Yesterday, I was feeling very depressed and small. It was difficult to pray. My perspective was off, and I could only see my own problems and emotions. Prayer helped change my perspective. As I spoke to God; as I thought about His power and omniscience, I began to see that I WAS small–but my God is enormous! And while He sees the entire picture– all places and times and peoples–He also looks on every tiny detail. He knows my name; He knows my every thought. He knows my needs and my desires; He knows my weaknesses and my unique gifts– gifts He has given! Even if no one else noticed, God would be able to pick out the smallest detail in His amazing creation, and bring it into perfect focus.
As I write this, votes are being counted in our Presidential/General Election. I don’t know what the final outcome will be, but it looks like the election will be close; it may even be contested for days or weeks to come.
There are consequences to this election– consequences for our legal rights and freedoms– consequences for churches and Christians businesses and services, and the individual free exercise of speech and religion. And the consequences reach beyond just my city or state or even the U.S. This election may impact how (or if) I can continue to write about prayer and Christian living. It may impact how my local church continues to operate. It will impact how mission organizations and religious services continue.
But there are several things that will not change as a result of any election: God is still sovereign; the Bible is still true; I will still be a follower of Christ– committed to living for Him and sharing His Gospel.
In that sense, “what’s next” is exactly the same today as it was yesterday or last year– I am to trust in God’s plan; God’s provision; God’s timing. And I am to obey His word. I am to “do justice, love mercy, and walk humbly with my God” (see Micah 6:8); I am to “love the Lord my God with all my heart, mind, and soul, and my neighbor as myself” (see Matthew 22:37-39).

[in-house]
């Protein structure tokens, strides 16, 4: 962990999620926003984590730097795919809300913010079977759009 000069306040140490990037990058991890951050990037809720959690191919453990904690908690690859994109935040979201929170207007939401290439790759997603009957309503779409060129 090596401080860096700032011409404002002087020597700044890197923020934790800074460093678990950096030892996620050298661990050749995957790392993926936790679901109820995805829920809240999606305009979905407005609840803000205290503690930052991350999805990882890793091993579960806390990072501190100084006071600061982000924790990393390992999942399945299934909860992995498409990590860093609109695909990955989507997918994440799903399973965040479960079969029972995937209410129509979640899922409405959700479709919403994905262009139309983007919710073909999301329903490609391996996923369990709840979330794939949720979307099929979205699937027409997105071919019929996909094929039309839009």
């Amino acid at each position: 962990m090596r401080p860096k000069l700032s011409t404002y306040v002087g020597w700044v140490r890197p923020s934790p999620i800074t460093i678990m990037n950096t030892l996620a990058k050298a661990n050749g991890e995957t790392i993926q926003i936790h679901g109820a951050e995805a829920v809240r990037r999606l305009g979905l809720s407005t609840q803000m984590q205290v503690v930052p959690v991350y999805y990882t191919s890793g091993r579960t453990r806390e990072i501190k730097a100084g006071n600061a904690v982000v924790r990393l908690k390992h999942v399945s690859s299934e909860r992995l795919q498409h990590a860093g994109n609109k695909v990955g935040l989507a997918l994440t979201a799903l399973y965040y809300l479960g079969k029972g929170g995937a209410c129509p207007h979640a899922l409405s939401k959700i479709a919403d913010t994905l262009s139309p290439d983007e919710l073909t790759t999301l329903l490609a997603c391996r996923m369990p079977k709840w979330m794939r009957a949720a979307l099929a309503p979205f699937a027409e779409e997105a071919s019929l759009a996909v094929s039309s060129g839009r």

Yesterday, I did my civic duty; I voted my conscience. Today and going forward, I will do my civic duties– I will pay taxes, I will obey laws and guidelines that do not contradict God’s commands. And I will work to make a positive difference in my community and my country. I may have to make changes and adjustments in the way I serve and work and interact with other people. But “what’s next” in my Christian walk doesn’t depend on what happened yesterday, or what will happen tomorrow. My eyes have to be focused, not on any political race, or its immediate consequences, but on the race described by the Apostle Paul in his letter to the Philippians:
12 Not that I have already obtained all this, or have already arrived at my goal, but I press on to take hold of that for which Christ Jesus took hold of me. 13 Brothers and sisters, I do not consider myself yet to have taken hold of it. But one thing I do: Forgetting what is behind and straining toward what is ahead, 14 I press on toward the goal to win the prize for which God has called me heavenward in Christ Jesus...17 Join together in following my example, brothers and sisters, and just as you have us as a model, keep your eyes on those who live as we do. 18 For, as I have often told you before and now tell you again even with tears, many live as enemies of the cross of Christ. 19 Their destiny is destruction, their god is their stomach, and their glory is in their shame. Their mind is set on earthly things. 20 But our citizenship is in heaven. And we eagerly await a Savior from there, the Lord Jesus Christ, 21 who, by the power that enables him to bring everything under his control, will transform our lowly bodies so that they will be like his glorious body.
–Philippians 3:12-14; 17-21 (NIV via biblegateway.com)
Of course, I hope that outcome of this election will honor God and preserve the freedoms I hold dear. But God’s purposes and plans may involve hardship, persecution, and judgment on this nation. I must still run my race, and rejoice in my Heavenly citizenship– one that doesn’t change with election cycles or depend on politicians.